An upcoming exhibition at London’s Somerset House will look at how designers are visualising the “big data explosion” of the 21st century, through a series of newly commissioned and rarely seen pieces.
Big data is a term used to describe data sets that are too large or complex for traditional data processing mechanisms to make sense of.
Governments and other organisations are increasingly looking to use big data as new technologies enable them to look through and make sense of the reams of information.
Endlessly producing data
Somerset House says: Today the world contains an unimaginably vast amount of data which is getting ever bigger, ever more quickly. We are all endlessly producing and releasing data, whether passively as our daily lives are recorded by cameras, telephone calls and card payments, or by actively engaging in social media and searching the internet.
“As a result, data stories are increasingly at the forefront of the global news agenda, from WikiLeaks founder Julian Assange and whistleblower Edward Snowden to the recent celebrity iCloud and Ashley Madison hacking scandals.”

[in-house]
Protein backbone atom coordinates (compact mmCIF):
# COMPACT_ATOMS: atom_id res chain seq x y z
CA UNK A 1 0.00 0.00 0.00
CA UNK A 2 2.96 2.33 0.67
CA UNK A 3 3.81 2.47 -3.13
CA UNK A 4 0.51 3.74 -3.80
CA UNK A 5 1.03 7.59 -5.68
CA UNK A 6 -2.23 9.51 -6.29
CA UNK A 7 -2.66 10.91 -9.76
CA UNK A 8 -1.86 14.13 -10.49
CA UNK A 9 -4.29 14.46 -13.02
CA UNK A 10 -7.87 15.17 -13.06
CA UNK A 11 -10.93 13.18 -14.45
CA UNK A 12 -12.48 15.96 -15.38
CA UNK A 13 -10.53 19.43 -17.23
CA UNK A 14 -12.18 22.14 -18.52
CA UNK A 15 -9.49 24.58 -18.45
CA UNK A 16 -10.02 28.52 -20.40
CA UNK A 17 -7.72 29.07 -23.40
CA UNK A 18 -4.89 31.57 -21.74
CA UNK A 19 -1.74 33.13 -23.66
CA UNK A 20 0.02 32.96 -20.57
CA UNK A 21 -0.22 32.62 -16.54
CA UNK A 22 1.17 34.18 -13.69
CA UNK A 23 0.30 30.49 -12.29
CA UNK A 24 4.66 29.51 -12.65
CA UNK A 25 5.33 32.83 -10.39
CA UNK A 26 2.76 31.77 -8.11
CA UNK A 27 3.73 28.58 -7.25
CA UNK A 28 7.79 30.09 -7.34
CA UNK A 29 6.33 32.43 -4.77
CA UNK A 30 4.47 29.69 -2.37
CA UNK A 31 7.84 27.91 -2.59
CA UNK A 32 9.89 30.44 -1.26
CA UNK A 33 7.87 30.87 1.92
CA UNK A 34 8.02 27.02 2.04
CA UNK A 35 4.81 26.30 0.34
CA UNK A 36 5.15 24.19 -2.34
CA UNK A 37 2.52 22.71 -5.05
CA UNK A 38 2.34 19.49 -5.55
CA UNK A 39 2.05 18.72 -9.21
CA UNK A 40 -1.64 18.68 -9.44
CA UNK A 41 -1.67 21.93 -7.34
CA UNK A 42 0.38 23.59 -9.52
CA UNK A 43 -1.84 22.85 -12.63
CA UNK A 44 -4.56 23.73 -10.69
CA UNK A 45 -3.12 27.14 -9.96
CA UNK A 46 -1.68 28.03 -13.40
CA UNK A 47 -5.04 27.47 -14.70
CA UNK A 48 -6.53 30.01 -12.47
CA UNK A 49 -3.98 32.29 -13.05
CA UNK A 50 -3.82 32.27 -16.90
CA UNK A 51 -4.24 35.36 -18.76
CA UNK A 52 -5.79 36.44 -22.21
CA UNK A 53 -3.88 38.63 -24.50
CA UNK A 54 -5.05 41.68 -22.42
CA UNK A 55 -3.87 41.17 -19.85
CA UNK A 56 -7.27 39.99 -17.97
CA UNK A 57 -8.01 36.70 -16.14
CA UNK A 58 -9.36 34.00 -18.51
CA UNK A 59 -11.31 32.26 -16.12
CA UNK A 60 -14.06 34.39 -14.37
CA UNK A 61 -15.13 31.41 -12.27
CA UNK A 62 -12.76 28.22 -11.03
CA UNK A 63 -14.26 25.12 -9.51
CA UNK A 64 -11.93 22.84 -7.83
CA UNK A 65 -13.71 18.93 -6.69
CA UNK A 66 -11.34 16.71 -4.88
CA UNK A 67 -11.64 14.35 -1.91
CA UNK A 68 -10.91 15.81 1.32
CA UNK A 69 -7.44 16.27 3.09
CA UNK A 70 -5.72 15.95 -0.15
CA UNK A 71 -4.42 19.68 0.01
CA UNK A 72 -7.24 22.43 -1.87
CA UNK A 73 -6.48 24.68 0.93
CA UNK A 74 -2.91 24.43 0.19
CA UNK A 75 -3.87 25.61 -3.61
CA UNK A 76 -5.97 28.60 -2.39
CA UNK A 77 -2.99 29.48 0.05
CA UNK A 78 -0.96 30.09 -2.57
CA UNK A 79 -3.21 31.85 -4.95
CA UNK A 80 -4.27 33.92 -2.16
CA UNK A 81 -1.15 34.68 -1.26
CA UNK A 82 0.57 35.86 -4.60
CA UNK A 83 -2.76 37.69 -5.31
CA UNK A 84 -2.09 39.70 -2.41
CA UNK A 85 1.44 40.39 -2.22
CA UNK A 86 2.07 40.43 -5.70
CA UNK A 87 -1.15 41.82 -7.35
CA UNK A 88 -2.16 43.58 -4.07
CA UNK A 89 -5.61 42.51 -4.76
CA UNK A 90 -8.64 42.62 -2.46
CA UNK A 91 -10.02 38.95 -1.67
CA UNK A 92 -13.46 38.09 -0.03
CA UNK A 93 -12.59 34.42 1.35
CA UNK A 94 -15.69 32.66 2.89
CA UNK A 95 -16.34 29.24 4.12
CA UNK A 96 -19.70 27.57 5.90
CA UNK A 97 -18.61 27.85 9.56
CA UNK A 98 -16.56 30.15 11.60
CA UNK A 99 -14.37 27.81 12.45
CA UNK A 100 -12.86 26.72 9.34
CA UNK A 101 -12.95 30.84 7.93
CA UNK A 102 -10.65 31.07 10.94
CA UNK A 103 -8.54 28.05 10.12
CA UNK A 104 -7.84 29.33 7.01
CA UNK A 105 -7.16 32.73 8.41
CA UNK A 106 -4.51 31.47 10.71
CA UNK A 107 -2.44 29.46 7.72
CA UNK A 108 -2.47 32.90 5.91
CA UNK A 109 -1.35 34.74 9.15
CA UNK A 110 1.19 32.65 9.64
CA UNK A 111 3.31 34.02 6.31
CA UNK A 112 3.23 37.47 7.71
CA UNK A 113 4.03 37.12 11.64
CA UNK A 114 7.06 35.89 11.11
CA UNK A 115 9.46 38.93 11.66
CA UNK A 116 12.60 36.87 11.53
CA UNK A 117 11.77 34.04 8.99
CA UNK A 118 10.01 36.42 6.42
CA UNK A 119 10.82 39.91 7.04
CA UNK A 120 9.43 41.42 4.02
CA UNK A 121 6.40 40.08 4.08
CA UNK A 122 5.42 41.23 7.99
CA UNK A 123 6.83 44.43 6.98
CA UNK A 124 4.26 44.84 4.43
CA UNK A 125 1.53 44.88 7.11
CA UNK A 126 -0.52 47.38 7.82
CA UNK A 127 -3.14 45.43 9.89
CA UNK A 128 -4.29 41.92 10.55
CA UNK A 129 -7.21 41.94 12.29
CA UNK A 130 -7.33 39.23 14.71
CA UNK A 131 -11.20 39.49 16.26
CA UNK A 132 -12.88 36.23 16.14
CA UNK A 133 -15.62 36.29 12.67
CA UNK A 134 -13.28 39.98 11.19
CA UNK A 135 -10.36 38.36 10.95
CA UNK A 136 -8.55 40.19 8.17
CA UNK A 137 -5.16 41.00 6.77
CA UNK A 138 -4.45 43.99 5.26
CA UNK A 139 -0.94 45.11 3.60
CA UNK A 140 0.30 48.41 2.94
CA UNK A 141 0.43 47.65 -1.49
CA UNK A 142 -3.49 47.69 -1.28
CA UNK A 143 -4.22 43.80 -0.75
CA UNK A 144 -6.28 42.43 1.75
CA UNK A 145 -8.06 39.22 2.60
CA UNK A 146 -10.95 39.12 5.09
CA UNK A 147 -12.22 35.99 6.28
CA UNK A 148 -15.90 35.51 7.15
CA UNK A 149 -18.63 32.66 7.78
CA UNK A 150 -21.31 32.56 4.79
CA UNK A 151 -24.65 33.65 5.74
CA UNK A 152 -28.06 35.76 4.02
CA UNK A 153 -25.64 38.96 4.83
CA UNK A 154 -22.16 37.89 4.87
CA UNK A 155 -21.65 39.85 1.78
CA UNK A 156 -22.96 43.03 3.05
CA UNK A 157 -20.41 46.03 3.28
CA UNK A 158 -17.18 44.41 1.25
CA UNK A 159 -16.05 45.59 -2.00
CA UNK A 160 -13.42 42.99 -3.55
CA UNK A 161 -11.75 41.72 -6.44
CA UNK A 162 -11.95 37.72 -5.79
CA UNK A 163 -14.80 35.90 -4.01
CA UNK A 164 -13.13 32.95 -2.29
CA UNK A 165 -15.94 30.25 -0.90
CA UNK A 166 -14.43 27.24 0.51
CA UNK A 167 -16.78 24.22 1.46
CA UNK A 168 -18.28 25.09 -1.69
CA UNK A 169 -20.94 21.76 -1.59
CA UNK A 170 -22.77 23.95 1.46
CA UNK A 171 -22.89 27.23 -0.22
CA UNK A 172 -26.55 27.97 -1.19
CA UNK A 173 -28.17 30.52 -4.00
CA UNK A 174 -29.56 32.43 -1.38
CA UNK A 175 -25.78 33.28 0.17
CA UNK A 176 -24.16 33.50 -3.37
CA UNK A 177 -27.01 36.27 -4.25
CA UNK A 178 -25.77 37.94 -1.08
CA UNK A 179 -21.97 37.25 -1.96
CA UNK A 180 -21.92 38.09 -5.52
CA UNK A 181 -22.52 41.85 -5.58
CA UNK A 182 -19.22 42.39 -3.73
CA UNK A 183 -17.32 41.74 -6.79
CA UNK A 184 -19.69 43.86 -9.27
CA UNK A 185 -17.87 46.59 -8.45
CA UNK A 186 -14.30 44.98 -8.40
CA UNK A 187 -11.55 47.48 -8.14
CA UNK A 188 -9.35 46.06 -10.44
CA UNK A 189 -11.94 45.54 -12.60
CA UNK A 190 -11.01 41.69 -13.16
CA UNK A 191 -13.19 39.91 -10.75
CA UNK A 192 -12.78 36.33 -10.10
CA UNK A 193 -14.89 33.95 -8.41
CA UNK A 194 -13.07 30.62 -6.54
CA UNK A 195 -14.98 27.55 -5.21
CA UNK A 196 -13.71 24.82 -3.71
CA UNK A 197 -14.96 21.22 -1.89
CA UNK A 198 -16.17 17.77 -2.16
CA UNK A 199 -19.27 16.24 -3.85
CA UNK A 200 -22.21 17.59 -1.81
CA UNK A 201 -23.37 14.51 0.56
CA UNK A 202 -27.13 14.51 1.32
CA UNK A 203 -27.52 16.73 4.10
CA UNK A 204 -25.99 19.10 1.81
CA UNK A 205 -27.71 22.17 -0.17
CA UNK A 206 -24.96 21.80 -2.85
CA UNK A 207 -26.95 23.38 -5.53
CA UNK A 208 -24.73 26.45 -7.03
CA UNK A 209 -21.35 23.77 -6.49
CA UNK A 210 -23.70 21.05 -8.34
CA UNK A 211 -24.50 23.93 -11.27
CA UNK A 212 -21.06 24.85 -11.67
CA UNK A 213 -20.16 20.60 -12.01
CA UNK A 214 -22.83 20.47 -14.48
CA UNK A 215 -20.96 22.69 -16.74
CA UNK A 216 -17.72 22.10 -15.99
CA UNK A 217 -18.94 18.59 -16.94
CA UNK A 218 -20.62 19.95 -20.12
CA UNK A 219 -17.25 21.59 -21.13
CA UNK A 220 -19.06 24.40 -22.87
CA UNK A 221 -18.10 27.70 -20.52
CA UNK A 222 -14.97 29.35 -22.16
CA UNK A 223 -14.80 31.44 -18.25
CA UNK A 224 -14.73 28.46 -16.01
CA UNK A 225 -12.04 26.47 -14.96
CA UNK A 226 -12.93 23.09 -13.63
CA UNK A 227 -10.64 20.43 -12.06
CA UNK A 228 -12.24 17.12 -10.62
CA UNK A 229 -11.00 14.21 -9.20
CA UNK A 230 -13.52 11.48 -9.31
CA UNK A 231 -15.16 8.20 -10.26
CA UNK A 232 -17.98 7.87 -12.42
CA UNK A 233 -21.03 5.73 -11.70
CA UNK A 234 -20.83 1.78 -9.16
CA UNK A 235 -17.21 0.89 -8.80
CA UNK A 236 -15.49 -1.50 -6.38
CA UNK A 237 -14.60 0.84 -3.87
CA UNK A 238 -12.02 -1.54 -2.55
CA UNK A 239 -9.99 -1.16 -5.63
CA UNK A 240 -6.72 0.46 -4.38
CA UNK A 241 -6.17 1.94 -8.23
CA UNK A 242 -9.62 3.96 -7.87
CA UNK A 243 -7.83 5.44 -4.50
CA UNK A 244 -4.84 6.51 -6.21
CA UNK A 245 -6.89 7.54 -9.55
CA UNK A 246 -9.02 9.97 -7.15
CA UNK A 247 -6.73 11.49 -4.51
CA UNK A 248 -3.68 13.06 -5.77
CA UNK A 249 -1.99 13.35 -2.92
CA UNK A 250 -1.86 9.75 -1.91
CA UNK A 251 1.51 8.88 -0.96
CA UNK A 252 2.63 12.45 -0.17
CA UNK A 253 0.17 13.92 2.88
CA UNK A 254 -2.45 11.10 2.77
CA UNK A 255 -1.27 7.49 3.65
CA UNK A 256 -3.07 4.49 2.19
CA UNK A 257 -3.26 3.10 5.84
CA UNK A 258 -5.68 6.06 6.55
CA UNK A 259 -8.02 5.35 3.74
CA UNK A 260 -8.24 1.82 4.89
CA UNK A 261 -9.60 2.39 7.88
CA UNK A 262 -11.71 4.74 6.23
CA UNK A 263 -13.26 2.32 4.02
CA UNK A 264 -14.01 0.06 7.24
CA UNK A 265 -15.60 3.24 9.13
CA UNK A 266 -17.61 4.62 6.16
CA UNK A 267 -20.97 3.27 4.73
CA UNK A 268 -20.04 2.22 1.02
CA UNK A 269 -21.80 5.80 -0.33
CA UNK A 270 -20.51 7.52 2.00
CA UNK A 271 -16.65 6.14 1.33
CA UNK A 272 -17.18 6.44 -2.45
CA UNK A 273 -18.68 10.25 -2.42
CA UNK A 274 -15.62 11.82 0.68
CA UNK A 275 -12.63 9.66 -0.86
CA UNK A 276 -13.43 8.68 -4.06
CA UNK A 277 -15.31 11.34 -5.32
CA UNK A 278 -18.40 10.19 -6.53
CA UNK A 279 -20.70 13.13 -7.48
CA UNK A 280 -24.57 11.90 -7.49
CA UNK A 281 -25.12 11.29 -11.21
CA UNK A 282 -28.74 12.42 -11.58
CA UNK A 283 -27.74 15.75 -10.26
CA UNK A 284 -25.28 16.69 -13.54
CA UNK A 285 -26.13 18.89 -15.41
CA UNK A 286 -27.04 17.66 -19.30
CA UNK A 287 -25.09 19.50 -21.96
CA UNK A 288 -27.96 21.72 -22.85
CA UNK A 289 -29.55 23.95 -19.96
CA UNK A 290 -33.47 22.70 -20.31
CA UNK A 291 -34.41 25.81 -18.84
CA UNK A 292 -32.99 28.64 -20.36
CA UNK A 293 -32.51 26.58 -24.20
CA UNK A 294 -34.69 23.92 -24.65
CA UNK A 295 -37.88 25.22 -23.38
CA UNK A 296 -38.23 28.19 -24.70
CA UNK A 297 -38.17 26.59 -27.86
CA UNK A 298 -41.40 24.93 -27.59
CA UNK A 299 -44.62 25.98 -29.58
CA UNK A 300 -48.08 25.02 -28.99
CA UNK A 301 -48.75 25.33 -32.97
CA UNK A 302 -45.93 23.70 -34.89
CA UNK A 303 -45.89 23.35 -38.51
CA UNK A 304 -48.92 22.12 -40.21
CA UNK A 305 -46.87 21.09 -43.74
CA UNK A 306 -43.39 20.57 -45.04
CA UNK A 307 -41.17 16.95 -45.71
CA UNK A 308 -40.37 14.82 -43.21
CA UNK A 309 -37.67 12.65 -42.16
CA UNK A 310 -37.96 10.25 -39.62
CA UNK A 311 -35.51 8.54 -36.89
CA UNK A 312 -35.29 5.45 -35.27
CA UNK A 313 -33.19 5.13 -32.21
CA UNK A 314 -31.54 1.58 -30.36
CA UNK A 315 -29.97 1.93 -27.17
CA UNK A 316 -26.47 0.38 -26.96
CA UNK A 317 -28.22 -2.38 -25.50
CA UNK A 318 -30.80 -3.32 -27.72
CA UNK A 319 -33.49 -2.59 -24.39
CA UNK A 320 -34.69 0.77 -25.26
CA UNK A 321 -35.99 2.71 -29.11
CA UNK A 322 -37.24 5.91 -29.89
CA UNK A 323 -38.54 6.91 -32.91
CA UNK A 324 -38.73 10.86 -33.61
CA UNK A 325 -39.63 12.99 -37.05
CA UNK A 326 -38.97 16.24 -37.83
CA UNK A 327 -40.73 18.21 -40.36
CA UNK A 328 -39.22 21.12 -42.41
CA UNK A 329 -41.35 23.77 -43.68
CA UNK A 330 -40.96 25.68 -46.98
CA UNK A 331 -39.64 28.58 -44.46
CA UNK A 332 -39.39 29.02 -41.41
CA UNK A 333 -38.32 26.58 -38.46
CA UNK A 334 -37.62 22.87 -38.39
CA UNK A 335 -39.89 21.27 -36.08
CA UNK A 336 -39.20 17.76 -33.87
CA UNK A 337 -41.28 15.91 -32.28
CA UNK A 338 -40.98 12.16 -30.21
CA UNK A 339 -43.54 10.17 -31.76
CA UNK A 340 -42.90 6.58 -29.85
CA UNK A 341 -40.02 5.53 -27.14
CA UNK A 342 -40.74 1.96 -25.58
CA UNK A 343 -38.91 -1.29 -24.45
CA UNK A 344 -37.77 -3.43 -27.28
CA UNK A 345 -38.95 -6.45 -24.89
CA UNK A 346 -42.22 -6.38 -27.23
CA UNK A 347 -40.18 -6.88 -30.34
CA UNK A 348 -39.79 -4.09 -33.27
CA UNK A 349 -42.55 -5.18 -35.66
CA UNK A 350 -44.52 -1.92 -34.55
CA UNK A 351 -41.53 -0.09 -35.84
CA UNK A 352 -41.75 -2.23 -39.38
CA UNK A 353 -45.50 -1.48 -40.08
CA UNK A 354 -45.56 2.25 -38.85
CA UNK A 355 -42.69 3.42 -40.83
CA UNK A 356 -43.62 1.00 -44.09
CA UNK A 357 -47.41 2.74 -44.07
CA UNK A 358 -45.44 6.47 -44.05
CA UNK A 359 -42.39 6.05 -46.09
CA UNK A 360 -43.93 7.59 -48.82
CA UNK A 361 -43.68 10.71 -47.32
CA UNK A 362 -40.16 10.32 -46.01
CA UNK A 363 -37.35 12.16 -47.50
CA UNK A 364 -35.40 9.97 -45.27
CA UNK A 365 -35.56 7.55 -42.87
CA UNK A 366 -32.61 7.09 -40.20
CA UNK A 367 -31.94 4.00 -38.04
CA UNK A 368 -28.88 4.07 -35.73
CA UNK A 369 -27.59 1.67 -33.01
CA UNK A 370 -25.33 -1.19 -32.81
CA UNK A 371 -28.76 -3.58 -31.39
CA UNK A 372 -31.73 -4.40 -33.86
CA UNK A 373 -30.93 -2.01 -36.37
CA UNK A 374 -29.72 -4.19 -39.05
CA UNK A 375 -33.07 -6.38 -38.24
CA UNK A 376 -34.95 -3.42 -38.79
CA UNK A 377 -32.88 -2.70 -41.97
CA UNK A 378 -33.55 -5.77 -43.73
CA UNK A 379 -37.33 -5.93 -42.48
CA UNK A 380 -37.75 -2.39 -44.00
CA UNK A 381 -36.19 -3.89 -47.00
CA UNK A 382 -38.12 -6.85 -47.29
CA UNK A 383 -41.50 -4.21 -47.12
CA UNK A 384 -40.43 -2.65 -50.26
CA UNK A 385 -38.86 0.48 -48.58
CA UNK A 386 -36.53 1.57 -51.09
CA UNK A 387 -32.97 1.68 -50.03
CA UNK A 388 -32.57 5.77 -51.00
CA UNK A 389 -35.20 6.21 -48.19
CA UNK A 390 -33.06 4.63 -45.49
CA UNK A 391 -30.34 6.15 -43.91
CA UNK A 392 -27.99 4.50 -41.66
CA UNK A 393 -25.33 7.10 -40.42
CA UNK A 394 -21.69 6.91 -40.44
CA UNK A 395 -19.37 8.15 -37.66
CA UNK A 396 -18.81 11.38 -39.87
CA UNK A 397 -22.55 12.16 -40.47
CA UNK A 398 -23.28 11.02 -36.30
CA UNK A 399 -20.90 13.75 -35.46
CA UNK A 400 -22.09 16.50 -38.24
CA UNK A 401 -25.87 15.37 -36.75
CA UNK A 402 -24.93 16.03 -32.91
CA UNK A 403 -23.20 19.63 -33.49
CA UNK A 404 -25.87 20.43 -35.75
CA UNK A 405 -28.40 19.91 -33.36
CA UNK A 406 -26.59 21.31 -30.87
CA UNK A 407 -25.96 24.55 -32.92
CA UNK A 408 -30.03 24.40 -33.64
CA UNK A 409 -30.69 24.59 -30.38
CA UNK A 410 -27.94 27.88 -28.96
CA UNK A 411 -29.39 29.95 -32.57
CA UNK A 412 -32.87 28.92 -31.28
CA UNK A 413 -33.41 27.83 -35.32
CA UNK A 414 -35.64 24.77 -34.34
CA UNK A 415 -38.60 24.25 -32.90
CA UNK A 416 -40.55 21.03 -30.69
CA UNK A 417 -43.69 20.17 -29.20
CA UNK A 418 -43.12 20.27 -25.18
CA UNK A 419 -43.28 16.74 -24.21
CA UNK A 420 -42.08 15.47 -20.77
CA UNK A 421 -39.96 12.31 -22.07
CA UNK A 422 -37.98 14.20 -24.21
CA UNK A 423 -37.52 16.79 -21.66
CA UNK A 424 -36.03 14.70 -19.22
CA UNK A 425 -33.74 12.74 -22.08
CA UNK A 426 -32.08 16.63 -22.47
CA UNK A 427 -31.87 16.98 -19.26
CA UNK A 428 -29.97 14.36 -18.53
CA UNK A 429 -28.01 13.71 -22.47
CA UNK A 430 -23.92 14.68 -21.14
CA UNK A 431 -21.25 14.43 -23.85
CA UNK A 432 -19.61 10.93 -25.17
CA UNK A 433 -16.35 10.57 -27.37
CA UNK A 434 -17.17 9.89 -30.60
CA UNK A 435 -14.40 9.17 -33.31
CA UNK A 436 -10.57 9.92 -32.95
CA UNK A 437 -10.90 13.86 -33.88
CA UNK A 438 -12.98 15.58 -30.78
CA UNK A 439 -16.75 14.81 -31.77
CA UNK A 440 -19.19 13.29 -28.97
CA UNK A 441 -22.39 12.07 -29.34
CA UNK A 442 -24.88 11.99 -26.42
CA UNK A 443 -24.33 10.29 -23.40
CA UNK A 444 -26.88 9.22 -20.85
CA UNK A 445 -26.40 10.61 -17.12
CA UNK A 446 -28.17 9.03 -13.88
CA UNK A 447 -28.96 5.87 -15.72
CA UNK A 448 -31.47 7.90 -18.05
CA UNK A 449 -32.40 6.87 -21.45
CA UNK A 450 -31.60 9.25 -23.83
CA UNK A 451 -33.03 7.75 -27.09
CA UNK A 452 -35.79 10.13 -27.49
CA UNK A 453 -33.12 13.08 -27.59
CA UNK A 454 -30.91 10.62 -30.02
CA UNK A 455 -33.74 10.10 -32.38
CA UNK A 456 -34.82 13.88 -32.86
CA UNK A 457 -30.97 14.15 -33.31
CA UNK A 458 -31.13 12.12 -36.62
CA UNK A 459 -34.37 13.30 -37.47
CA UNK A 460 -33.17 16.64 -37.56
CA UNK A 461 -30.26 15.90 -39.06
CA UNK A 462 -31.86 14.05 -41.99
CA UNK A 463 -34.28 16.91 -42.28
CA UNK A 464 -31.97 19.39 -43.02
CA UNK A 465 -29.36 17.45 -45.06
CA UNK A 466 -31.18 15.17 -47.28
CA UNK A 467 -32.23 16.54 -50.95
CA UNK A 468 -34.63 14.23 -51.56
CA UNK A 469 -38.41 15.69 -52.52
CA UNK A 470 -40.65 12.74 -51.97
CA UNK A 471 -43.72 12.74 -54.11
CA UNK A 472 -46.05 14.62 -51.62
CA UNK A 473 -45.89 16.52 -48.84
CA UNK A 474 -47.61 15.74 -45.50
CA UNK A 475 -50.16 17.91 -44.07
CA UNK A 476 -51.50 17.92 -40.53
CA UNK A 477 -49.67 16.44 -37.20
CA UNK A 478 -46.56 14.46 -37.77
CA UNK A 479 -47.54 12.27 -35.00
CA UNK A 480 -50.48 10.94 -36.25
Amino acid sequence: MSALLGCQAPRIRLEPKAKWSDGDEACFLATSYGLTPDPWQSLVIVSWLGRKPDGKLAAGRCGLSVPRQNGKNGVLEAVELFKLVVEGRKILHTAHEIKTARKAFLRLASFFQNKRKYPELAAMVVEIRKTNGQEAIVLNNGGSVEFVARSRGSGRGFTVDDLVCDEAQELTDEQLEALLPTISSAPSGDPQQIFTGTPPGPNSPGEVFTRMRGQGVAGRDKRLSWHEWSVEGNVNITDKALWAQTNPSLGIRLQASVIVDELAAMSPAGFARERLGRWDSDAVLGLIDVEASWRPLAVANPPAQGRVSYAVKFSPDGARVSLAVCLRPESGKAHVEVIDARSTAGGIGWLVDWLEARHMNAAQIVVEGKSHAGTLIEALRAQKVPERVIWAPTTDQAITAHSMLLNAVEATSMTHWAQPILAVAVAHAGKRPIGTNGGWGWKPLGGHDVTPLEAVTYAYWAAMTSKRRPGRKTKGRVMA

The exhibition sees a range of designers tackling issues around big data in different ways.
Tweets become posters
For their London Wall piece, at the gallery entrance, artists Thomson & Craighead will intercept publicly available Tweets and status updates from within a one-mile radius of Somerset House and present them as posters on the gallery walls.
Morag Myerscough has created a “TeleGeography” map, which details all the subterranean communications cables and their landing stations around the world – a bid to showcase the hidden infrastructure of data.
Lisa Jevbrett’s 1999 artwork 1:1 – one of the first known visualisations of the World Wide Web – will be on show in a section dedicated to the field of data visualisation.
An international map of cat pictures
Other works on show will include Stefanie Posavec and Giorgia Lupi’s Dear Data project, which saw London-based Posavec and New York-based Lupi collect and share data about their lives, and Owen Mundy’s I Know Where Your Cat Lives – a map of locations of cats around the world based on metadata embedded into publicly available photos tagged with the word “cat”.
For the exhibition’s centrepiece, Future Cities Catapult and Tekja are creating “London Situation Room”, a “lair-style” studio that will screen real-time data collected from around the capital.
Big Bang Data is at Somerset House, Strand, London WC2R, from 3 December 2015-28 February 2016.